A page from an autograph album signed on 16th August 1935, aboard the liner 'Ile de France', by Charles Laughton and his wife Elsa Lanchester. Laughton was trained in London at the Royal Academy of Dramatic Art (RADA) and first appeared professionally on the stage in 1926. In 1927, he was cast in a play with his future wife Elsa Lanchester, with whom he lived and worked until his death. (They had no children.) He played a wide range of classical and modern parts, making a big impact in Shakespeare at the Old Vic. His film career took him to Hollywood, but he also collaborated with Alexander Korda on some of the most notable British films of the era, including The Private Life of Henry VIII. Among Laughton's other film-hits were The Barretts of Wimpole Street, Mutiny on the Bounty, Ruggles of Red Gap, Jamaica Inn, The Hunchback of Notre Dame and The Big Clock. Lanchester studied dance as a child and after World War I began performing in theatre and cabaret, where she established her career over the following decade. She met the actor Charles Laughton in 1927, and they were married two years later. She began playing small roles in British films, including the role of Anne of Cleves with Laughton in The Private Life of Henry VIII (1933). His success in American films resulted in the couple moving to Hollywood, where Lanchester played small film roles. Her role as the title character in Bride of Frankenstein (1935) brought her recognition and she was nominated for the Academy Award for Best Supporting Actress for Come to the Stable (1949) and Witness for the Prosecution (1957), the last of twelve films in which she appeared with Laughton. Following Laughton's death in 1962, Lanchester resumed her career with appearances in such Disney films as Mary Poppins (1964), That Darn Cat! (1965) and Blackbeard's Ghost (1968). The horror film Willard (1971) was highly successful, and one of her last roles was in Murder By Death (1976).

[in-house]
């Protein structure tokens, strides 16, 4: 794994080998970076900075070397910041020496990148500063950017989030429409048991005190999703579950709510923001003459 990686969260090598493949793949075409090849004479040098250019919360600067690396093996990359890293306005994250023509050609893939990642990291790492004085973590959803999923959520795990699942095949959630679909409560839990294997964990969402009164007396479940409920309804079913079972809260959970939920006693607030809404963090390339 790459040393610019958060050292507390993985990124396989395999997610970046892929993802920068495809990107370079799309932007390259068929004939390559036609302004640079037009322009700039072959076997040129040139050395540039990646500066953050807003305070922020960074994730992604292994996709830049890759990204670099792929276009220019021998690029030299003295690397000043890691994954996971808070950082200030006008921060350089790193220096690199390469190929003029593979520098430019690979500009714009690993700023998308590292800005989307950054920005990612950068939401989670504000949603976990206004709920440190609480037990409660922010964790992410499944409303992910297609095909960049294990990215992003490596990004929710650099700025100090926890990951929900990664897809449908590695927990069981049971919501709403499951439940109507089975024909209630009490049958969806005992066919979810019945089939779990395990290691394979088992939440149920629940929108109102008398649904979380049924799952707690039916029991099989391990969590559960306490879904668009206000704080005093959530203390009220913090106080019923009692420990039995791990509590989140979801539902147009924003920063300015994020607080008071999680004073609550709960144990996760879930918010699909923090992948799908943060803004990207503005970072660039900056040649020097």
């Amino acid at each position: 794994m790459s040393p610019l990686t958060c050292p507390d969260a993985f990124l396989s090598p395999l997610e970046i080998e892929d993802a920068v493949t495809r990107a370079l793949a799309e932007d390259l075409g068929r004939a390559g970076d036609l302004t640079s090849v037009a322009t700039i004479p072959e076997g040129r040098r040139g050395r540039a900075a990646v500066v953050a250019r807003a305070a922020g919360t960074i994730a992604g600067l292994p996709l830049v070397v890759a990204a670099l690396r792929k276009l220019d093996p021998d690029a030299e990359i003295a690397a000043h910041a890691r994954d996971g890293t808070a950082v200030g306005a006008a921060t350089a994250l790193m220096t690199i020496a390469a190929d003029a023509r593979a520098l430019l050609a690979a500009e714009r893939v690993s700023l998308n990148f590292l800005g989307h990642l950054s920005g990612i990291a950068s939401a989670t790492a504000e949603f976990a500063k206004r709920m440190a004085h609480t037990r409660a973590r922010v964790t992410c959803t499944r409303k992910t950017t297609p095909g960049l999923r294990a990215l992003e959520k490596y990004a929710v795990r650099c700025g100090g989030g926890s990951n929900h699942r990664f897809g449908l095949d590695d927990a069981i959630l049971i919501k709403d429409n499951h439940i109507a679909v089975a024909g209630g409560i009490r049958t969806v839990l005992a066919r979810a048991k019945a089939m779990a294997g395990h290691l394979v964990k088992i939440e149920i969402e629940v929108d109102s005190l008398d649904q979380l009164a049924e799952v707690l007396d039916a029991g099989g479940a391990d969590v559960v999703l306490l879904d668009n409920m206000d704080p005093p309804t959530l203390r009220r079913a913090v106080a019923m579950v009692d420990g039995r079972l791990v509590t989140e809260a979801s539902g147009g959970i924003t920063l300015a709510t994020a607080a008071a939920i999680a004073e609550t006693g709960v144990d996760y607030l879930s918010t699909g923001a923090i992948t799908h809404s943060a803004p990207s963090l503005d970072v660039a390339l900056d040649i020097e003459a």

Charles Laughton and Elsa Lanchester
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